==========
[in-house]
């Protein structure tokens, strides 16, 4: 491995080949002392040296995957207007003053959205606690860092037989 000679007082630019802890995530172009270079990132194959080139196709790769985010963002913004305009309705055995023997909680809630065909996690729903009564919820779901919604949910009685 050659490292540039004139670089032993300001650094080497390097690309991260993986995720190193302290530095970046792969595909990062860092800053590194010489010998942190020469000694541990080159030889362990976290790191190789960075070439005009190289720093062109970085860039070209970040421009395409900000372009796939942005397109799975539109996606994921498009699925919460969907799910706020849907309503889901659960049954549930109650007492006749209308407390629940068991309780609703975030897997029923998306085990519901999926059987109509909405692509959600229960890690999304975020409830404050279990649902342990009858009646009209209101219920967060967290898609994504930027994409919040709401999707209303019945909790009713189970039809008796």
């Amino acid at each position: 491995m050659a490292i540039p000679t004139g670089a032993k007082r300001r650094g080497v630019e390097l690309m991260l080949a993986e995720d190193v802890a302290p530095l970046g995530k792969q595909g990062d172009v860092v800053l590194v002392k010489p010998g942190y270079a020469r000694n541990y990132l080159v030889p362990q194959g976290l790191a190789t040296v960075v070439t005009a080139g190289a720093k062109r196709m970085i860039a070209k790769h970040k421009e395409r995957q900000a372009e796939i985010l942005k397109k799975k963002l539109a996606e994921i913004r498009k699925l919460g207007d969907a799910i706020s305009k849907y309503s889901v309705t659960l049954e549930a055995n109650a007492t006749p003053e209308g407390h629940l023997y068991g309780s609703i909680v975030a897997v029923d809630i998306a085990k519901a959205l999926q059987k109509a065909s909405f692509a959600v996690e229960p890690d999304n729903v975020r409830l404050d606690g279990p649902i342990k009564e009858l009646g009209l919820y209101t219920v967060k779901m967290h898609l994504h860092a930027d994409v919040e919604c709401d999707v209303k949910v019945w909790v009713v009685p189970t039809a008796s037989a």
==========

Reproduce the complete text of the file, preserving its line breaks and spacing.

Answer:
[in-house]
């Protein structure tokens, strides 16, 4: 491995080949002392040296995957207007003053959205606690860092037989 000679007082630019802890995530172009270079990132194959080139196709790769985010963002913004305009309705055995023997909680809630065909996690729903009564919820779901919604949910009685 050659490292540039004139670089032993300001650094080497390097690309991260993986995720190193302290530095970046792969595909990062860092800053590194010489010998942190020469000694541990080159030889362990976290790191190789960075070439005009190289720093062109970085860039070209970040421009395409900000372009796939942005397109799975539109996606994921498009699925919460969907799910706020849907309503889901659960049954549930109650007492006749209308407390629940068991309780609703975030897997029923998306085990519901999926059987109509909405692509959600229960890690999304975020409830404050279990649902342990009858009646009209209101219920967060967290898609994504930027994409919040709401999707209303019945909790009713189970039809008796």
């Amino acid at each position: 491995m050659a490292i540039p000679t004139g670089a032993k007082r300001r650094g080497v630019e390097l690309m991260l080949a993986e995720d190193v802890a302290p530095l970046g995530k792969q595909g990062d172009v860092v800053l590194v002392k010489p010998g942190y270079a020469r000694n541990y990132l080159v030889p362990q194959g976290l790191a190789t040296v960075v070439t005009a080139g190289a720093k062109r196709m970085i860039a070209k790769h970040k421009e395409r995957q900000a372009e796939i985010l942005k397109k799975k963002l539109a996606e994921i913004r498009k699925l919460g207007d969907a799910i706020s305009k849907y309503s889901v309705t659960l049954e549930a055995n109650a007492t006749p003053e209308g407390h629940l023997y068991g309780s609703i909680v975030a897997v029923d809630i998306a085990k519901a959205l999926q059987k109509a065909s909405f692509a959600v996690e229960p890690d999304n729903v975020r409830l404050d606690g279990p649902i342990k009564e009858l009646g009209l919820y209101t219920v967060k779901m967290h898609l994504h860092a930027d994409v919040e919604c709401d999707v209303k949910v019945w909790v009713v009685p189970t039809a008796s037989a």